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Valar Qringaomis

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Monday, December 27, 2010

Extracts from The Sadeian Woman (1)

"In certain kinds of writing, particularly in art criticism and literary criticism, it is normal to come across long passages which are almost completely lacking in meaning." - George Orwell, "Politics and the English Language"

***

After the part that rings true, here begins a series of the rest of the extracts from a book that is most fun to read.

Even if most of it is baseless rubbish, I can understand why people like to believe in well-written nonsense that resonates with their convictions and beliefs (this also explains why Freud is so popular despite an almost total lack of evidence)


"Our flesh arrives to us out of history, like everything else does. We may believe we fuck stripped of social artifice; in bed, we even feel we touch the bedrock of human nature itself. But we are deceived. Flesh is not an irreducible human universal. Although the erotic relationship may seem to exist freely, on its own terms, among the distorted social relationships of a bourgeois society, it is, in fact, the most self-conscious of all human relationships, a direct confrontation of two beings whose actions in the bed are wholly determined by their acts when they are out of it. If one sexual partner is economically dependent on the other, then the question of sexual coercion, of contractual obligation, raises its ugly head in the very abode of love and inevitably colours the nature of the sexual expression of affection. The marriage bed is a particularly delusive refuge from the world because all wives of necessity fuck by contract. Prostitutes are at least decently paid on the nail and boast fewer illusions about a hireling status that has no veneer of social acceptability, but their services are suffering a decline in demand now that other women have invaded their territory in their own search for a newly acknowledged sexual pleasure. In this period, promiscuous abandon may seem the only type of free exchange.

But no bed, however unexpected, no matter how apparently gratuitous, is free from the de-universalising facts of real life. We do not go to bed in simple pairs; even if we choose not to refer to them, we still drag there with us the cultural impedimenta of our social class, our parents’ lives, our bank balances, our sexual and emotional expectations, our whole biographies - all the bits and pieces of our unique existences. These considerations have limited our choice of partners before we have even got them into the bedroom"


"Women experience sexuality and reproduction quite differently than men do; rich women are more in control of the sequence than poor women and so may ac tually enjoy flicking and childbirth, when poor women might find them both atrocious simply because they are poor and cannot afford comfort, privacy and paid help.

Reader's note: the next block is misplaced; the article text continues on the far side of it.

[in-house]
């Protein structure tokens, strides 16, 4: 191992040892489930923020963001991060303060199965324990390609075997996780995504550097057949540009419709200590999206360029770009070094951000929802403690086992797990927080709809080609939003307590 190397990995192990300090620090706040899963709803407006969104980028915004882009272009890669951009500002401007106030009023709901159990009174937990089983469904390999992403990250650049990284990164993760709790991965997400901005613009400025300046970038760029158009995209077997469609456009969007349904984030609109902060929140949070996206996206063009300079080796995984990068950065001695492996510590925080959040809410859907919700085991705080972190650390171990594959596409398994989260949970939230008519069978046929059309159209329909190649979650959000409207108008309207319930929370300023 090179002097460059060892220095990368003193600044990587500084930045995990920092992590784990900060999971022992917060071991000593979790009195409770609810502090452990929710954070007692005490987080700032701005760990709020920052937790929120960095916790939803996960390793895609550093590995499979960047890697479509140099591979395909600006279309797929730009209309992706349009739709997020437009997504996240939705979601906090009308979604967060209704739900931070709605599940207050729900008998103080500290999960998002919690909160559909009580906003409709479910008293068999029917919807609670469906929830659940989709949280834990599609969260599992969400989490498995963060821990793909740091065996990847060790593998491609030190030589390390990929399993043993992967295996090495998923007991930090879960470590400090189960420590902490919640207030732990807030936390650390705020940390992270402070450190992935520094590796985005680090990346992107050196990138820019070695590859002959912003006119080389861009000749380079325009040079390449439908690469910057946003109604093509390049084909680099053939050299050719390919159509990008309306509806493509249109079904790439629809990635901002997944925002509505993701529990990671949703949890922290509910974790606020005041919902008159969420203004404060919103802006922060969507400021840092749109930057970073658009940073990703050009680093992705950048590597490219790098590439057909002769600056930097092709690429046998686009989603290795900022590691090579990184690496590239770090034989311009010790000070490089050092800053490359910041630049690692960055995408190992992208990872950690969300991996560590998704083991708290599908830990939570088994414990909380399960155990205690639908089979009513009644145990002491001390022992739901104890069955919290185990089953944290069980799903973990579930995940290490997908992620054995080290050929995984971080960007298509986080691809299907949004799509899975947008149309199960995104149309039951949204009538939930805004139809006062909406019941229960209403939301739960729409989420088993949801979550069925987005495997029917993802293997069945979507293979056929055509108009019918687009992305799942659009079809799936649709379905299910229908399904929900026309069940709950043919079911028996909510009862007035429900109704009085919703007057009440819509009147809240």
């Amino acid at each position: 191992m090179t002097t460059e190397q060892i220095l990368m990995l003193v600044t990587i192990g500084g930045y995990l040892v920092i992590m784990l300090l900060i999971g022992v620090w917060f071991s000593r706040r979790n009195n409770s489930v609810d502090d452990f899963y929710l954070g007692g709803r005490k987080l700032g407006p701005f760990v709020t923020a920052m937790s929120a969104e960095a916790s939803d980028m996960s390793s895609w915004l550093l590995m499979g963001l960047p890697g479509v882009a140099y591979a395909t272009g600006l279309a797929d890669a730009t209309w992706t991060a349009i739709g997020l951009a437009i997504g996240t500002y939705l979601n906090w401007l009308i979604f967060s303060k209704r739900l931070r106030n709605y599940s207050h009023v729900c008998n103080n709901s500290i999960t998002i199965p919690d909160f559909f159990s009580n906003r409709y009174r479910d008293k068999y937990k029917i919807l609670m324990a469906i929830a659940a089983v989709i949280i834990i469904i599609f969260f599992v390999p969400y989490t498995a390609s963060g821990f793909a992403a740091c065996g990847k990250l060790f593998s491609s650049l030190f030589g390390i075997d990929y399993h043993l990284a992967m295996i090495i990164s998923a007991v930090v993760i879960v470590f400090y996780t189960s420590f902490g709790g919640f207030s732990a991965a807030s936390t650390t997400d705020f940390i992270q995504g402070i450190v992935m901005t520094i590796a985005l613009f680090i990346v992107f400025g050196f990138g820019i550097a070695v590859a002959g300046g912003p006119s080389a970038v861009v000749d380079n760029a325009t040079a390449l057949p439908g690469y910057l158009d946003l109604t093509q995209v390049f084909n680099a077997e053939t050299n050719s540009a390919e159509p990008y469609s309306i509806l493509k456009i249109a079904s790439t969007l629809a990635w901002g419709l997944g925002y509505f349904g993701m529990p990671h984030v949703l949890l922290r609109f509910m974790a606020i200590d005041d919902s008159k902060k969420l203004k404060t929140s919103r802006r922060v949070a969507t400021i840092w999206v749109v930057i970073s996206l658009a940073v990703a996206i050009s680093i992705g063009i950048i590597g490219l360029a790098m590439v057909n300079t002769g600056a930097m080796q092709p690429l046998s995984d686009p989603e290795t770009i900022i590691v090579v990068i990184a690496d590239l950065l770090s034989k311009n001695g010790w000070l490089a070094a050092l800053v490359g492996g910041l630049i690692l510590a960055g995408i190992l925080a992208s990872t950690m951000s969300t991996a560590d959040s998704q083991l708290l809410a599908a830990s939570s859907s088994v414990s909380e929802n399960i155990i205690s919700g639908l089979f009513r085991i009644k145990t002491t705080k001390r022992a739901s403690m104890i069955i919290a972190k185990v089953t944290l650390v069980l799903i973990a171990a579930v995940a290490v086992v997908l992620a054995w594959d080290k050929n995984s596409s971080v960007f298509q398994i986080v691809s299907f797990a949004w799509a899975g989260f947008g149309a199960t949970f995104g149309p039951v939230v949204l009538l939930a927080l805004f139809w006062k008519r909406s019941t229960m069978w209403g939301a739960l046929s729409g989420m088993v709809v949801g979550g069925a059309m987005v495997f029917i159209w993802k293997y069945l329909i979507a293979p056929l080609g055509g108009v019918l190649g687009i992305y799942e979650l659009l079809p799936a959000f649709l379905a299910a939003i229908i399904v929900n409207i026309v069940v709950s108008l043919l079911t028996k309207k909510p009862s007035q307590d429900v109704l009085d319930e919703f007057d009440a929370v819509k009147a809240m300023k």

The notion of a universality of human experience is a confidence trick and the notion of a universality of female experience is a clever confidence trick."

"The function of plot in a pornograhic narrativ is always the same. It exists purely to provide as many opportunities as possible for the sexual act to take place. There is no room here for tension or the unexpected. We know what is going to happen; that is why we are reading the book. Characterisation is necessarily limited by the formal necessity for the actors to fuck as frequently and as ingeniously as possible. But they do not do so because they are continually consumed by desire; the free expression of desire is as alien to pornography as it is to marriage. In pornography, both men and women fuck because to fuck is their raison d'etre. It is their life work."


"Pornogaphy can only allow its phantoms to exist in the moment of sexual excitation; they cannot engage in the wide range of activity in the real world in which sexual performance is not the supeme business of all people at all times... pornogrphy is basically propaganda for fucking, an activity, one would have thought, that did not need much advertising in itself, because most people want to do it as soon as they know how.

The denial of the social fact of sexuality in pornography is made explicit in its audience. Produced in the main by men for an all-male cliente1 suggesting certain analogies with a male brothel, access to pornography is usually denied to women at any any level, often on the specious grounds that women do not find descriptions of the seual act erotically stimulating. Yet if pornograpby is produced by men for a male audience, it is exclusively concerned with relations between the sexes and even the specialised area of homosexual pornography divides its actors into sexual types who might roughtly be defined as 'masculine' and 'feminine'. So all pornography suffers the methodological defects of a manual of navigation written by and for land-lubbers.

Many pornographic novels are written in the first person as if by a woman, or use a woman as the focus of the narrative; but this device only reinforces the male orientation of the fiction. John Cleland’s Fanny Hill and the anonymous The Story of O, both classics of the genre, appear in this way to describe a woman’s mind through the fiction of her sexuality. This technique ensures that the gap left in the text is of just the right size for the reader to insert his prick into, the exact dimensions, in fact, of Fanny’s vagina or of O’s anus."

--- The Sadeian Woman: An Exercise in Cultural History / Angela Carter
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